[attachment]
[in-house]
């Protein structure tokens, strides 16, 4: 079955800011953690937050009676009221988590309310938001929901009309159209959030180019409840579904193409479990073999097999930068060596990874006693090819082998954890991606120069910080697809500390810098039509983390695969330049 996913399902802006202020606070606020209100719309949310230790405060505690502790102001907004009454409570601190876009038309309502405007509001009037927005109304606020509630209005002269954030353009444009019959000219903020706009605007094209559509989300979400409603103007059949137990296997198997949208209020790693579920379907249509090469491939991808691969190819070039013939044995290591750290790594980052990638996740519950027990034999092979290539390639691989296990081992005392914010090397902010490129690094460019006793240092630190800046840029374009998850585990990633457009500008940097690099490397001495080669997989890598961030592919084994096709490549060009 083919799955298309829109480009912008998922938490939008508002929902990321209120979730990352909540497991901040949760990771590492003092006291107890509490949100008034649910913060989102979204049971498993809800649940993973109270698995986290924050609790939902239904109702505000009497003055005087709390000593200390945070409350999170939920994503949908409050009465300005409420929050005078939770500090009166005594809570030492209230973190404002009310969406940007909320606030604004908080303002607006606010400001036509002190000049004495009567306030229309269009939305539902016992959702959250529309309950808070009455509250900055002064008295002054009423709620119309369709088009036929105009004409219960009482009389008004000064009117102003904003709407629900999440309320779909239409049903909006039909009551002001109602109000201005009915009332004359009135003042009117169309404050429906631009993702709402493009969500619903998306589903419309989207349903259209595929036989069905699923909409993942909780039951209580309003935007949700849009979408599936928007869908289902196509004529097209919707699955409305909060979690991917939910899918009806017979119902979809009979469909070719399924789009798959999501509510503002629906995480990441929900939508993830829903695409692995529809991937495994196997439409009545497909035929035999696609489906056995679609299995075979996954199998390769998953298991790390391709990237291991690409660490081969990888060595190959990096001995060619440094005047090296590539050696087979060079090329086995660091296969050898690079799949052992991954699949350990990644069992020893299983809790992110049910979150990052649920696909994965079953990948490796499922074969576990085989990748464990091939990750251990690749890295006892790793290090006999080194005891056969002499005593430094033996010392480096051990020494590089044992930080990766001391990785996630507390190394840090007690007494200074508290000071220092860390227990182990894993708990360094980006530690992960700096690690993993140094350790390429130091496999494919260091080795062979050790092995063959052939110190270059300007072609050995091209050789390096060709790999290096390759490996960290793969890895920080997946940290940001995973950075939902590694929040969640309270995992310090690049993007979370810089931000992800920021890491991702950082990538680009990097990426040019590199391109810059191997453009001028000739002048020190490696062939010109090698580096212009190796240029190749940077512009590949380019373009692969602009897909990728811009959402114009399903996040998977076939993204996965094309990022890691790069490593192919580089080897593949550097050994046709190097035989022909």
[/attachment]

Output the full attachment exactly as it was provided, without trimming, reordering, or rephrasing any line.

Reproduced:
[in-house]
């Protein structure tokens, strides 16, 4: 079955800011953690937050009676009221988590309310938001929901009309159209959030180019409840579904193409479990073999097999930068060596990874006693090819082998954890991606120069910080697809500390810098039509983390695969330049 996913399902802006202020606070606020209100719309949310230790405060505690502790102001907004009454409570601190876009038309309502405007509001009037927005109304606020509630209005002269954030353009444009019959000219903020706009605007094209559509989300979400409603103007059949137990296997198997949208209020790693579920379907249509090469491939991808691969190819070039013939044995290591750290790594980052990638996740519950027990034999092979290539390639691989296990081992005392914010090397902010490129690094460019006793240092630190800046840029374009998850585990990633457009500008940097690099490397001495080669997989890598961030592919084994096709490549060009 083919799955298309829109480009912008998922938490939008508002929902990321209120979730990352909540497991901040949760990771590492003092006291107890509490949100008034649910913060989102979204049971498993809800649940993973109270698995986290924050609790939902239904109702505000009497003055005087709390000593200390945070409350999170939920994503949908409050009465300005409420929050005078939770500090009166005594809570030492209230973190404002009310969406940007909320606030604004908080303002607006606010400001036509002190000049004495009567306030229309269009939305539902016992959702959250529309309950808070009455509250900055002064008295002054009423709620119309369709088009036929105009004409219960009482009389008004000064009117102003904003709407629900999440309320779909239409049903909006039909009551002001109602109000201005009915009332004359009135003042009117169309404050429906631009993702709402493009969500619903998306589903419309989207349903259209595929036989069905699923909409993942909780039951209580309003935007949700849009979408599936928007869908289902196509004529097209919707699955409305909060979690991917939910899918009806017979119902979809009979469909070719399924789009798959999501509510503002629906995480990441929900939508993830829903695409692995529809991937495994196997439409009545497909035929035999696609489906056995679609299995075979996954199998390769998953298991790390391709990237291991690409660490081969990888060595190959990096001995060619440094005047090296590539050696087979060079090329086995660091296969050898690079799949052992991954699949350990990644069992020893299983809790992110049910979150990052649920696909994965079953990948490796499922074969576990085989990748464990091939990750251990690749890295006892790793290090006999080194005891056969002499005593430094033996010392480096051990020494590089044992930080990766001391990785996630507390190394840090007690007494200074508290000071220092860390227990182990894993708990360094980006530690992960700096690690993993140094350790390429130091496999494919260091080795062979050790092995063959052939110190270059300007072609050995091209050789390096060709790999290096390759490996960290793969890895920080997946940290940001995973950075939902590694929040969640309270995992310090690049993007979370810089931000992800920021890491991702950082990538680009990097990426040019590199391109810059191997453009001028000739002048020190490696062939010109090698580096212009190796240029190749940077512009590949380019373009692969602009897909990728811009959402114009399903996040998977076939993204996965094309990022890691790069490593192919580089080897593949550097050994046709190097035989022909």